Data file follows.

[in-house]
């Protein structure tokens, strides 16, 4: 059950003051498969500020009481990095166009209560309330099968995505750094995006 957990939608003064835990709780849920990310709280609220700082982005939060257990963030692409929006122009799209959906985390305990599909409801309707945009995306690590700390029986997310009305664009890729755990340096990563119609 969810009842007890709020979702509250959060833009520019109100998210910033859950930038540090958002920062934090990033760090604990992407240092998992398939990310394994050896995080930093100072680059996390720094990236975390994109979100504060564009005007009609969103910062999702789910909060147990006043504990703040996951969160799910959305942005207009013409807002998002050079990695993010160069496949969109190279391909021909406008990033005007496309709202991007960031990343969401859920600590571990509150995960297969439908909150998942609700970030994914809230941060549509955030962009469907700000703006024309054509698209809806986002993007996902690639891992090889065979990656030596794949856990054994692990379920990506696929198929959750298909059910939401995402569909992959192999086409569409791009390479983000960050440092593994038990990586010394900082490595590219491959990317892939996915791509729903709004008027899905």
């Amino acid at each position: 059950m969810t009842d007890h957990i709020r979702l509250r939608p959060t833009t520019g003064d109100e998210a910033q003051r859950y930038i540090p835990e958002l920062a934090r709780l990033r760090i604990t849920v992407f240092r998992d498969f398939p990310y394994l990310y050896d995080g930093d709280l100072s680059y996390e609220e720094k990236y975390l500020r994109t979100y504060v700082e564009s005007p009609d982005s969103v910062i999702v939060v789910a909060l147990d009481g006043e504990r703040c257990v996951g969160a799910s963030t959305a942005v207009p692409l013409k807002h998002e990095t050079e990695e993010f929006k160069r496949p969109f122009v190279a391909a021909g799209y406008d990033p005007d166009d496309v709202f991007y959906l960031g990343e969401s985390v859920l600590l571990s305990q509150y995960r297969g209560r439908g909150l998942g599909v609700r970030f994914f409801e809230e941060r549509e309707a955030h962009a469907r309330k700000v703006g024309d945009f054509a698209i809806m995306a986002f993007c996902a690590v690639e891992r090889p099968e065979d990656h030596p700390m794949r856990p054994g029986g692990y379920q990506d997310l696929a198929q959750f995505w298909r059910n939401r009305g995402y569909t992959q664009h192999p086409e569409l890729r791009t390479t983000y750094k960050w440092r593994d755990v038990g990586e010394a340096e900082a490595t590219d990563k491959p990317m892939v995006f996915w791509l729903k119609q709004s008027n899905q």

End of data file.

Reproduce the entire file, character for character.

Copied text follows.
[in-house]
């Protein structure tokens, strides 16, 4: 059950003051498969500020009481990095166009209560309330099968995505750094995006 957990939608003064835990709780849920990310709280609220700082982005939060257990963030692409929006122009799209959906985390305990599909409801309707945009995306690590700390029986997310009305664009890729755990340096990563119609 969810009842007890709020979702509250959060833009520019109100998210910033859950930038540090958002920062934090990033760090604990992407240092998992398939990310394994050896995080930093100072680059996390720094990236975390994109979100504060564009005007009609969103910062999702789910909060147990006043504990703040996951969160799910959305942005207009013409807002998002050079990695993010160069496949969109190279391909021909406008990033005007496309709202991007960031990343969401859920600590571990509150995960297969439908909150998942609700970030994914809230941060549509955030962009469907700000703006024309054509698209809806986002993007996902690639891992090889065979990656030596794949856990054994692990379920990506696929198929959750298909059910939401995402569909992959192999086409569409791009390479983000960050440092593994038990990586010394900082490595590219491959990317892939996915791509729903709004008027899905």
């Amino acid at each position: 059950m969810t009842d007890h957990i709020r979702l509250r939608p959060t833009t520019g003064d109100e998210a910033q003051r859950y930038i540090p835990e958002l920062a934090r709780l990033r760090i604990t849920v992407f240092r998992d498969f398939p990310y394994l990310y050896d995080g930093d709280l100072s680059y996390e609220e720094k990236y975390l500020r994109t979100y504060v700082e564009s005007p009609d982005s969103v910062i999702v939060v789910a909060l147990d009481g006043e504990r703040c257990v996951g969160a799910s963030t959305a942005v207009p692409l013409k807002h998002e990095t050079e990695e993010f929006k160069r496949p969109f122009v190279a391909a021909g799209y406008d990033p005007d166009d496309v709202f991007y959906l960031g990343e969401s985390v859920l600590l571990s305990q509150y995960r297969g209560r439908g909150l998942g599909v609700r970030f994914f409801e809230e941060r549509e309707a955030h962009a469907r309330k700000v703006g024309d945009f054509a698209i809806m995306a986002f993007c996902a690590v690639e891992r090889p099968e065979d990656h030596p700390m794949r856990p054994g029986g692990y379920q990506d997310l696929a198929q959750f995505w298909r059910n939401r009305g995402y569909t992959q664009h192999p086409e569409l890729r791009t390479t983000y750094k960050w440092r593994d755990v038990g990586e010394a340096e900082a490595t590219d990563k491959p990317m892939v995006f996915w791509l729903k119609q709004s008027n899905q």